Thermophotovoltaic system converts high heat to narrow spectrum tailored to solar cell profile
|Cross-sectional view of an operating solar thermophotovoltaic (STPV) device shows the glowing side of the absorber/emitter substrate. By using photonic crystals and controlling absorption and emission wavelengths, Andrej Lenert and colleagues at MIT were able to maximize heat to electric conversion and minimize energy loss.
Image courtesy of the researchers
Mechanical engineering graduate student Andrej Lenert and colleagues at MIT recently demonstrated a photonic-crystal based thermophotovoltaic system, which converts heat to electricity. Specifically, they paired a one-dimensional silicon/silicon dioxide photonic crystal emitter with an Indium Gallium Arsenide Antimonide (InGaAsSb) photovoltaic cell to reach thermophotovoltaic efficiency above 5 percent.
The work also predicted through theoretical modeling that solar thermophotovoltaic (STPV) system efficiencies exceeding 10 percent could be achieved using two-dimensional tantalum photonic crystals for the emitter/absorber and a tandem filter with a simple planar layout. Data from the one-dimensional photonic crystal experiments matched predicted results within experimental uncertainty, thus validating the models.
Lenert, 27, presented the research in Washington, D.C., July 18-19, 2013, at a U.S. Department of Energy Frontier Research Centers Principal Investigators meeting.
His former post-doctoral associate Youngsuk Nam presented their paper, a joint effort under MIT Professors Evelyn Wang and Marin Soljacic, at the Transducers Conference in Barcelona, Spain in June.
Lenert, who conducted the experimental research in the Rohsenow Kendall Heat Transfer Lab at MIT, said the work represents the first time photonic crystals have been integrated in a solar thermophotovoltaic device.
"Our efforts show promise that you can get high efficiencies with the solar thermophotovoltaic process, which in theory can do a lot better than a single junction photovoltaic cell –¬ solar cell," Lenert said. "There hasn't been a lot of experimental work in this area so these are pioneering steps in that direction."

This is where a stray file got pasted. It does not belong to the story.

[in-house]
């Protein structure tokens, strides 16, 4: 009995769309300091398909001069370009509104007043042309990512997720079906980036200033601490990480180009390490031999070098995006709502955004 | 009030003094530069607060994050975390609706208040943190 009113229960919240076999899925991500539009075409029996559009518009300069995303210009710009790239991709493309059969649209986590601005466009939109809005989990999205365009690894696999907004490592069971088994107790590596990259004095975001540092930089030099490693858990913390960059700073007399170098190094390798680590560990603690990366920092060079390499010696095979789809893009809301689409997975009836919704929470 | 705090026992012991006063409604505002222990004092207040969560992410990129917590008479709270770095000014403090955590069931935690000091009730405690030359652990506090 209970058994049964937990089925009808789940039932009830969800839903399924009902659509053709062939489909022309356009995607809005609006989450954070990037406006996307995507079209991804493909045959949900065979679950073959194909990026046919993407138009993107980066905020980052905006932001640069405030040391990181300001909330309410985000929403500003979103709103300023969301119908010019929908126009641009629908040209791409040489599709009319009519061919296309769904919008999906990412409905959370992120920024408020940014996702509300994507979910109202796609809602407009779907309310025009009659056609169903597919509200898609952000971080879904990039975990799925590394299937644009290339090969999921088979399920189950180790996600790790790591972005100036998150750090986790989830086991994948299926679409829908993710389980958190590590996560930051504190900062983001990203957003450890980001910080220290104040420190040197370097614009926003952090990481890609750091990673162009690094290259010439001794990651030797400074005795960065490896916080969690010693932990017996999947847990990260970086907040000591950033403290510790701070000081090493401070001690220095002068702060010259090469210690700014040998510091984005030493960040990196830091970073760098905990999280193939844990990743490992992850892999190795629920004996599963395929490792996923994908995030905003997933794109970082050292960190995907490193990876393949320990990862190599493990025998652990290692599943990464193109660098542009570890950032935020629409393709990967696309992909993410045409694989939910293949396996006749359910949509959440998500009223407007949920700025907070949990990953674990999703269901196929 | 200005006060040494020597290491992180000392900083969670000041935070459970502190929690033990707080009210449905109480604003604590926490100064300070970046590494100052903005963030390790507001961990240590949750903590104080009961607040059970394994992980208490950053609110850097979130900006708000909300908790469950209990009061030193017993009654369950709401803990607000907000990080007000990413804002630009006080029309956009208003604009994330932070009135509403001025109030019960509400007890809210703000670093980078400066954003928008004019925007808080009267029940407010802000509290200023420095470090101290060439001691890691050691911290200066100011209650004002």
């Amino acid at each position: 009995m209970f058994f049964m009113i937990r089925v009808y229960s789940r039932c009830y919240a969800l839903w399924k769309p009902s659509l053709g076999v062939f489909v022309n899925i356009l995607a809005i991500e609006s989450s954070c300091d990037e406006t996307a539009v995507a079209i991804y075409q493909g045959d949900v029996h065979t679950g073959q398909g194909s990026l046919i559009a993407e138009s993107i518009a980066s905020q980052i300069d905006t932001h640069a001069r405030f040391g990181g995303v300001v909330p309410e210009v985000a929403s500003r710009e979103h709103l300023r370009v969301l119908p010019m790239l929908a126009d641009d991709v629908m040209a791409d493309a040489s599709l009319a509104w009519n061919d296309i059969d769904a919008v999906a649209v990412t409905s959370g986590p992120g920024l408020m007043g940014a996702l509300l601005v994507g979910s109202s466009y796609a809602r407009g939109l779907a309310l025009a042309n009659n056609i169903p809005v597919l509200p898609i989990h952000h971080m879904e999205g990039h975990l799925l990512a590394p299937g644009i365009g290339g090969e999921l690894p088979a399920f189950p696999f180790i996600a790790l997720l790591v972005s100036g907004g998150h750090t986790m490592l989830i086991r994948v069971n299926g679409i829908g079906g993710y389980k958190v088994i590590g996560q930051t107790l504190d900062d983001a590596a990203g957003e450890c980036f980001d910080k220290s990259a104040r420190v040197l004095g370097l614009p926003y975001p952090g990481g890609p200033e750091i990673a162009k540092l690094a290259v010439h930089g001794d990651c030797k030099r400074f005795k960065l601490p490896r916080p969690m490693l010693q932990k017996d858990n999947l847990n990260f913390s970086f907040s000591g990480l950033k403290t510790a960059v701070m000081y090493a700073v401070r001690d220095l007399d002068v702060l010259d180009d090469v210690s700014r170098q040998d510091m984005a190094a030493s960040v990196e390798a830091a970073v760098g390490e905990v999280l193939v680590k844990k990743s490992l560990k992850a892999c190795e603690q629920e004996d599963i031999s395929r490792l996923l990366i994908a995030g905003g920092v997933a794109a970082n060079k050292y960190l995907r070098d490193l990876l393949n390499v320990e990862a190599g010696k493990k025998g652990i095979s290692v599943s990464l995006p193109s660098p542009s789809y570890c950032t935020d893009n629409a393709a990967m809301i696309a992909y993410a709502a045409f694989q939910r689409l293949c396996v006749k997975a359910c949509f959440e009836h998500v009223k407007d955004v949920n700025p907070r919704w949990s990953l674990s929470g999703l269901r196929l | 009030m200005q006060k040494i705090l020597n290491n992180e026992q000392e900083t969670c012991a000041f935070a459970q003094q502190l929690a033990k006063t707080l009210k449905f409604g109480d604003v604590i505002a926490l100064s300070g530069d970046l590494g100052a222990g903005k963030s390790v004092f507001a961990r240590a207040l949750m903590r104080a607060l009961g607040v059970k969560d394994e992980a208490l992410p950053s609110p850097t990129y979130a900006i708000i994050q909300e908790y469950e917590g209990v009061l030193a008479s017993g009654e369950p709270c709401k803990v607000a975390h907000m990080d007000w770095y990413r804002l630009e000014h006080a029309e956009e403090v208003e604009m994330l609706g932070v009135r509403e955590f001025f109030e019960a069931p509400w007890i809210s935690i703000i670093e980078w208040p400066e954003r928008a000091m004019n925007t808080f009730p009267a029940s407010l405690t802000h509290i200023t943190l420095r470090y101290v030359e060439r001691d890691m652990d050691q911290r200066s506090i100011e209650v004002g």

The efficiencies demonstrated by the nanostructured photonic crystal silicon emitter are more than two times the efficiency of a black body emitter, such as graphite.
"Since then, we've actually been able to validate these models with the device that was simulated," Lenert said. A paper on that work, experimentally demonstrating a two-dimensional tantalum photonic crystal emitter, is in preparation. The tantalum emitter replaces the silicon emitter in the earlier work and improves upon the results in the earlier experimental work. The team worked closely with Veronika Rinnerbauer, a former post-doc in Soljacic's group, who designed and fabricated the tantalum photonic crystals, and Walker Chan, an MIT graduate student, who designed and fabricated the silicon photonic crystal. Peter Bermel, a former research scientist at MIT and now assistant professor at Purdue University, and MIT post-doctoral associate Yi Xiang (Adrian) Yeng, contributed to modeling and design of photonic crystals.
Lenert's experiment focused on the power conversion aspects of the thermophotovoltaic system, relying on a Xe-arc light source to simulate sunlight. The light is further concentrated to 100 times the strength of ordinary sunlight before reaching the absorber.
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The power of the photonic crystal absorber-emitter structure comes from its ability to convert the full spectrum of sunlight into heat on the absorber side and to maximize emission of photons at or above the energy bandgap of the photovoltaic cell on the emitter side. The two-dimensional photonic crystal structures have a periodic array of cavities. The absorber and the emitter can be made from the same material but are nano engineered with different sized cavities to control their absorbance and emission. "Where you want that cutoff energy or that cutoff wavelength is slightly different between the absorber and the emitter," Lenert said.
The TPV system doesn't entirely eliminate energy loss but aims to maximize power from the photovoltaic cell while minimizing waste heat. The TPV typically operates at about 1,000 degrees Celsius for it to be an efficient process.
Lenert received his undergraduate degree in mechanical engineering from University of Iowa and his master's at MIT in 2010. He anticipates getting his MIT doctorate in spring 2014.